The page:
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JBF: How would you sum up Bar Agricole's approach to making drinks to someone who has never had one there? 

 

EJ: We are an ingredient-driven bar that uses traditional recipes as our inspiration. We look for spirits that have a sense of place and tradition in how they are made, without added flavors or colors to make them more appealing to the heavily commercial spirits market. A... Read more >

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Interview with Maxwell Britten of Maison Premiere

Maxwell Britten of Maison Premiere

 

With its rigorous cocktail program, romantic environs, and dapper staff, Outstanding Bar Award nominee Maison Premiere is an oasis of Old World style in Brooklyn’s Pabst Blue Ribbon country. Below, beverage director Maxwell Britten tells us about his favorite drink on the current menu, the first recipe he mastered as a young barkeep, and how to make a great mint julep for your Kentucky Derby bash.   

 

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JBF: How would you sum up the Maison Premiere philosophy?

 

MB: I think the overall goal is to have a transporting experience for our guests. We try to do this through both visuals and the menu. As you walk in the door, the first thing you see is the horseshoe bar. You see the absinthe fountain made of green marble, and the pristinely dressed bartenders with suspenders and slicked-back hair. And then there's the menu, which is like an archive... Read more >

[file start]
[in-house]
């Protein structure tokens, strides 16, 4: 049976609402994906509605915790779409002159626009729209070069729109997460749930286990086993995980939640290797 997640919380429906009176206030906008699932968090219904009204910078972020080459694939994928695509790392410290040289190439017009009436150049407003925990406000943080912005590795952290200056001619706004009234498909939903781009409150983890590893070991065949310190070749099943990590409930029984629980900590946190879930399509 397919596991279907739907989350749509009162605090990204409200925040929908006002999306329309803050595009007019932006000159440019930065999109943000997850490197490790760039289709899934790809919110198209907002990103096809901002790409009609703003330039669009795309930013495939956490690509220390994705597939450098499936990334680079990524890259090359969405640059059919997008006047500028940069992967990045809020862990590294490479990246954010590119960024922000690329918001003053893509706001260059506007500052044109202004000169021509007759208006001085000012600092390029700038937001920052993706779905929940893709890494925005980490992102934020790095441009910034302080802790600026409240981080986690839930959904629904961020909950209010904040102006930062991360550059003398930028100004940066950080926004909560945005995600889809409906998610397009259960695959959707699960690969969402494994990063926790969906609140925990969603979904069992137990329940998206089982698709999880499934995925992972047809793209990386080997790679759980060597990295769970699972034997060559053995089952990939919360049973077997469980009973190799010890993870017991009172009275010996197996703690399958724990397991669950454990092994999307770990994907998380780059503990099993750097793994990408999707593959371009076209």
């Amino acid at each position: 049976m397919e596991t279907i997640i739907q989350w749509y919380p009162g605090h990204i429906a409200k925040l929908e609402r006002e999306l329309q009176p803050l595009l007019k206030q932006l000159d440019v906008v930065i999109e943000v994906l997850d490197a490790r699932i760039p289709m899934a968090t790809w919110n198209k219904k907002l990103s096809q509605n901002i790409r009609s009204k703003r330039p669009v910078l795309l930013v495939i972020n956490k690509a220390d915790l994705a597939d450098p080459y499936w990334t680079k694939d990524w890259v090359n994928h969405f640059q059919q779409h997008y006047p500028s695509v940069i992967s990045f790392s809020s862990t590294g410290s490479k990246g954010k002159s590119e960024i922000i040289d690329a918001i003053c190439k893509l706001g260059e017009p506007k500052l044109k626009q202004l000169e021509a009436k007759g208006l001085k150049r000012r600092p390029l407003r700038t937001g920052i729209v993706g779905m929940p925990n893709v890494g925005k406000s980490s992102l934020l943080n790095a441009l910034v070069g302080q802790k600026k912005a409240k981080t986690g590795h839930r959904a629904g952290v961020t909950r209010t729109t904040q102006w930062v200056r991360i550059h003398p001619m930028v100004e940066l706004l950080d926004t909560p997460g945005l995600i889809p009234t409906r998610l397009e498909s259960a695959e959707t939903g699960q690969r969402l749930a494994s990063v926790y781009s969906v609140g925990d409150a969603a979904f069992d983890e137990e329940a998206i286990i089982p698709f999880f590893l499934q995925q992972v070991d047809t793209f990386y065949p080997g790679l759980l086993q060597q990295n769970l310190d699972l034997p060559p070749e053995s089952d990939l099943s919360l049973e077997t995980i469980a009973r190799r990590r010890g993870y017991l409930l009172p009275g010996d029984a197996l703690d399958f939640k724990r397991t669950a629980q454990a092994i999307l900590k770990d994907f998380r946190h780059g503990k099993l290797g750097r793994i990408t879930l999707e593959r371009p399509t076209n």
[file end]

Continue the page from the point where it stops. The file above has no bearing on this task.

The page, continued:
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Daily Digest: March 13, 2014

five-second rule

 

 A British microbiologist gives credence to the five-second rule. [Grub Street]

 

Stonyfield introduces new edible frozen yogurt packaging. [LAT]

 

Twelve bartenders spill on the the best dive bars around the country. [First We Feast]

 

Toms shoes are tiptoeing into a new business: coffee. [Chicago Tribune]

 

What does it take to turn food waste into fuel? Trillions of industrious bacteria. [... Read more >

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Daily Digest: February 18, 2014

wine

 

Five wine clubs that are worth joining. [LAT]